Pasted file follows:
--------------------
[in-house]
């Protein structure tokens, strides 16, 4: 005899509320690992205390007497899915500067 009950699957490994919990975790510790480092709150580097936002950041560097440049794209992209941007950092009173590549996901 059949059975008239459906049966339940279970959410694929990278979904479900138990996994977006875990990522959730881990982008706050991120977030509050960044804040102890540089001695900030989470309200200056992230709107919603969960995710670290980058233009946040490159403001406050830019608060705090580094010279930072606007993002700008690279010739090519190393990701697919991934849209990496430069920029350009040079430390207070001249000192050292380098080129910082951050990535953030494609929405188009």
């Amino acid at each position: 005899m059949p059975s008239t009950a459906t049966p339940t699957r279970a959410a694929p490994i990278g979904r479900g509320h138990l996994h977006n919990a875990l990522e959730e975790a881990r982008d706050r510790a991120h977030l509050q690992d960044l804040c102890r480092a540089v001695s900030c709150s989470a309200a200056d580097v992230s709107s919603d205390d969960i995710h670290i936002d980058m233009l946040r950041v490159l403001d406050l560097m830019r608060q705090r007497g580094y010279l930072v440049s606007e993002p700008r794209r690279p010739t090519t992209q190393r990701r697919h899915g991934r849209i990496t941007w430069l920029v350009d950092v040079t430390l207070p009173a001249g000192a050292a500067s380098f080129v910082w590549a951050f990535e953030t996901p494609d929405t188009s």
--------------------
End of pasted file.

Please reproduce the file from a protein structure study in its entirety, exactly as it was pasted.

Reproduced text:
[in-house]
């Protein structure tokens, strides 16, 4: 005899509320690992205390007497899915500067 009950699957490994919990975790510790480092709150580097936002950041560097440049794209992209941007950092009173590549996901 059949059975008239459906049966339940279970959410694929990278979904479900138990996994977006875990990522959730881990982008706050991120977030509050960044804040102890540089001695900030989470309200200056992230709107919603969960995710670290980058233009946040490159403001406050830019608060705090580094010279930072606007993002700008690279010739090519190393990701697919991934849209990496430069920029350009040079430390207070001249000192050292380098080129910082951050990535953030494609929405188009």
């Amino acid at each position: 005899m059949p059975s008239t009950a459906t049966p339940t699957r279970a959410a694929p490994i990278g979904r479900g509320h138990l996994h977006n919990a875990l990522e959730e975790a881990r982008d706050r510790a991120h977030l509050q690992d960044l804040c102890r480092a540089v001695s900030c709150s989470a309200a200056d580097v992230s709107s919603d205390d969960i995710h670290i936002d980058m233009l946040r950041v490159l403001d406050l560097m830019r608060q705090r007497g580094y010279l930072v440049s606007e993002p700008r794209r690279p010739t090519t992209q190393r990701r697919h899915g991934r849209i990496t941007w430069l920029v350009d950092v040079t430390l207070p009173a001249g000192a050292a500067s380098f080129v910082w590549a951050f990535e953030t996901p494609d929405t188009s």